Zygmunt Bauman looks into this business of happiness in his “The Art of Life.” There he argues, pretty definitively, I think, that happiness has little or nothing to do with affluence. Experts have tracked the correlation of the rise in GNP with happiness, and they report, according to Bauman, “that improvements in living standards in such nations as the the United States and Britain are associated with no improvement–indeed a light decline–in subjective well being.” Further: “On the whole, only a few percentage points [on the happiness index] separate countries with an annual income per capita between 20,00 and 35,000 dollars from those below the barrier to 10,000 dollars.” Leading Baumont to assert: “The strategy of making people happier through raising their income does not seem to work.”

Apparently the “advanced” western nations have not only their own physical complaints, like colon cancer, but also their particular spiritual or psychological problems. Along with not being so happy, the people of the “advanced” nations also, according to Baumont suffer from “…an uncomfortable and uneasy sensation of uncertainty, hard to bear, let along live with permanently. Of diffuse and ambient uncertainty, ubiquitous yet seemingly unanchored, unspecified and for that reason all the more vexing and aggravating..”

He’s right about that. Whether or not we are heading to hell in a hand basket, there’s certainly a good deal of uncertainty about where we are heading, and how that direction, whatever it might be, will affect our daily walking around and whether or not we will find what we want in the grocery store or anything there at all. That could be paranoia. But if all the bees die, then more than likely so will we.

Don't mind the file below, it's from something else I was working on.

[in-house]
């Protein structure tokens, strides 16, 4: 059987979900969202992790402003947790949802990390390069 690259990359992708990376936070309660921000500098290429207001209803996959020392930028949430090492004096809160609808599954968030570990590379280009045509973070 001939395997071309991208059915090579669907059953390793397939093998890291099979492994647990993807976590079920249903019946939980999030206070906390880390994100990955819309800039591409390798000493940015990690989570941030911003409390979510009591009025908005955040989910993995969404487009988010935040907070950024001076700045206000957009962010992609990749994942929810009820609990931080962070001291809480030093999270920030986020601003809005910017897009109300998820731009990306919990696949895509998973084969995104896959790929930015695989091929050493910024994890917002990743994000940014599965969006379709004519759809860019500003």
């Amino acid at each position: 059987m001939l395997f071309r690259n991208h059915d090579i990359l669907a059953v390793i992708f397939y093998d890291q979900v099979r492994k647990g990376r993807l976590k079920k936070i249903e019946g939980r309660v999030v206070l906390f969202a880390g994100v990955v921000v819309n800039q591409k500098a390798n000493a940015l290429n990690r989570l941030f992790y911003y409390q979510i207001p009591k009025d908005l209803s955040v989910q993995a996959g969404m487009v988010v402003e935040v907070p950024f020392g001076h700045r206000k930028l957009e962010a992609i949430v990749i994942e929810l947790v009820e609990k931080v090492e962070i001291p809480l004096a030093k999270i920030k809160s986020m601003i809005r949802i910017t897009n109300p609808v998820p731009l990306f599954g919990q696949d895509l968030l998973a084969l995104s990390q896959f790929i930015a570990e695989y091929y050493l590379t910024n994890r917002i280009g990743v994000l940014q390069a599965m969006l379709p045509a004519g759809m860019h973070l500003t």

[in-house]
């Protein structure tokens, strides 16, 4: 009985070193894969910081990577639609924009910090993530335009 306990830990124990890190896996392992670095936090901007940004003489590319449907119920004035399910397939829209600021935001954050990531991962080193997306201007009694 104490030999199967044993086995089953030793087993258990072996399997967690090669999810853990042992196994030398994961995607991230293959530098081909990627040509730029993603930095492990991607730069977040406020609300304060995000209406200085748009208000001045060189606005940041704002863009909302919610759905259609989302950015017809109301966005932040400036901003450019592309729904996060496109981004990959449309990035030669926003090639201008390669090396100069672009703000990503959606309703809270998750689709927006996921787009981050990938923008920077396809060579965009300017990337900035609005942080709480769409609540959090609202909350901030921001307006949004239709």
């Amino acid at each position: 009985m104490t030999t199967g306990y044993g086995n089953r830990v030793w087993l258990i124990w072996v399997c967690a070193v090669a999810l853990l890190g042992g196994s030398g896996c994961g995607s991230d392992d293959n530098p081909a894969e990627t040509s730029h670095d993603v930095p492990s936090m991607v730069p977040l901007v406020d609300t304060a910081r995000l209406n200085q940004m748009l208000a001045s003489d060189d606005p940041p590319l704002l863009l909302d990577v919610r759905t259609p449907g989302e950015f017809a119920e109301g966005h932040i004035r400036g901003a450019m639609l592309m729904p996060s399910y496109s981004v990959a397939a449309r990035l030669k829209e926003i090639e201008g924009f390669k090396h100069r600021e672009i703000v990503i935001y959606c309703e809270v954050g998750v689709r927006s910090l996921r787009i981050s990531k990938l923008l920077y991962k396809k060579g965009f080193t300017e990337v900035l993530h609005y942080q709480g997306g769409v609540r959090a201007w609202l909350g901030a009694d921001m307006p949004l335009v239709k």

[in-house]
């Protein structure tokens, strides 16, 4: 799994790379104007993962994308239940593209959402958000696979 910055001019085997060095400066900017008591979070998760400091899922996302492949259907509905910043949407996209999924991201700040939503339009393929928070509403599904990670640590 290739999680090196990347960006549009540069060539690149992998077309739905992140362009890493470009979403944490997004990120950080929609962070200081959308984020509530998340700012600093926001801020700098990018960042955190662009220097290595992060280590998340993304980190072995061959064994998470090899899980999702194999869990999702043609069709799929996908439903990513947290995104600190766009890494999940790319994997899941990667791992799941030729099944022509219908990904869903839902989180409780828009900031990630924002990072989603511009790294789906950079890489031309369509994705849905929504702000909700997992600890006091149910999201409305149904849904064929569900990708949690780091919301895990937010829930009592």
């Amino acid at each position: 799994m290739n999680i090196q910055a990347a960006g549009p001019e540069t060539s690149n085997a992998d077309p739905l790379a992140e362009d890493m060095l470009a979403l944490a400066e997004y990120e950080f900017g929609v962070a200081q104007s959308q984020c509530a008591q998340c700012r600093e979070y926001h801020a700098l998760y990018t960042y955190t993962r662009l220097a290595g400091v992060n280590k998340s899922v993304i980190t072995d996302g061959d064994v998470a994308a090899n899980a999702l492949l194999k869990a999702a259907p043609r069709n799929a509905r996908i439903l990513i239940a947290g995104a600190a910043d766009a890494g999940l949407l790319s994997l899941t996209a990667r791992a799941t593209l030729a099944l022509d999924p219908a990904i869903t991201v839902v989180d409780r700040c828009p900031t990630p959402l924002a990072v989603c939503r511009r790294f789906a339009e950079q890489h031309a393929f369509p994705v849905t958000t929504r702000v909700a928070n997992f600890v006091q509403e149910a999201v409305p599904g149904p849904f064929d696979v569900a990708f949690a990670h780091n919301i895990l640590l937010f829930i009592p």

Consumer society has sought to salve the wound of this uncertainty by giving us plenty of goods to consume. This, however, has not led, according to Baumont, to happiness but to the endless pursuit of it. Baumont puts it, “One of the most seminal effects of equating happiness with shopping for commodities which are hoped to generate happiness is to stave off the chance that the pursuit of happiness will never end.” As one of my students put it, “I looked in my closet. It was completely full. But I had absolutely nothing to wear.” Her clothes, because of incessant changes in fads, had worn themselves out just hanging there.

Somebody benefits I suppose from this incessant churning of goods. Somebody is making profit, and the endless pursuit itself keeps the wheels of industry world wide churning. If Americans and the members of the other western nations suddenly stopped consuming, the whole damn world economy would collapse.

But we’re not going to find happiness this way, even as the absence of pain. 

Pulse 1 (Kairo) , Pulse 2

Since as part of my teaching, I am always listening for signs of the direction of the consumer society, my ears perked up when I heard mention of the exportation of anti-depressants to Japan. According to this speaker, the sale of anti-depressants in Japan is a billion dollar industry.

This was not the case even ten years ago.

The Japanese knew of something called depression.

The nation [Japan] did have a clinical diagnosis of depression – utsubyo – but it was nothing like the US version: it described an illness as devastating and as stigmatizing as schizophrenia. Worse, at least for the sales prospects of antidepressants in Japan, it was rare.

So they had depression ten years ago, but it was devastating. Further the attitude of the Japanese people towards melancholy states differed from ours:

Most other states of melancholy were not considered illnesses in Japan. Indeed, the experience of prolonged, deep sadness was often considered to be a jibyo, a personal hardship that builds character.

What a novel idea: a personal hardship building character, sadness–not as something to run away from–but something that, if endured, might make one stronger.

Clearly, not an American idea….not anymore anyway.

Which is why the Japanese version of the movie, Pulse (the original version), is better than the American version. Both are about how technology is taking over our lives; things come out of our TV sets and over our phones and drain us of our life force. Slowly people start disappearing or killing themselves for no apparent reason. That’s mostly what was going on in the American film: technophobia. It had a lot of cool special effects; people turning into piles of dust and so forth.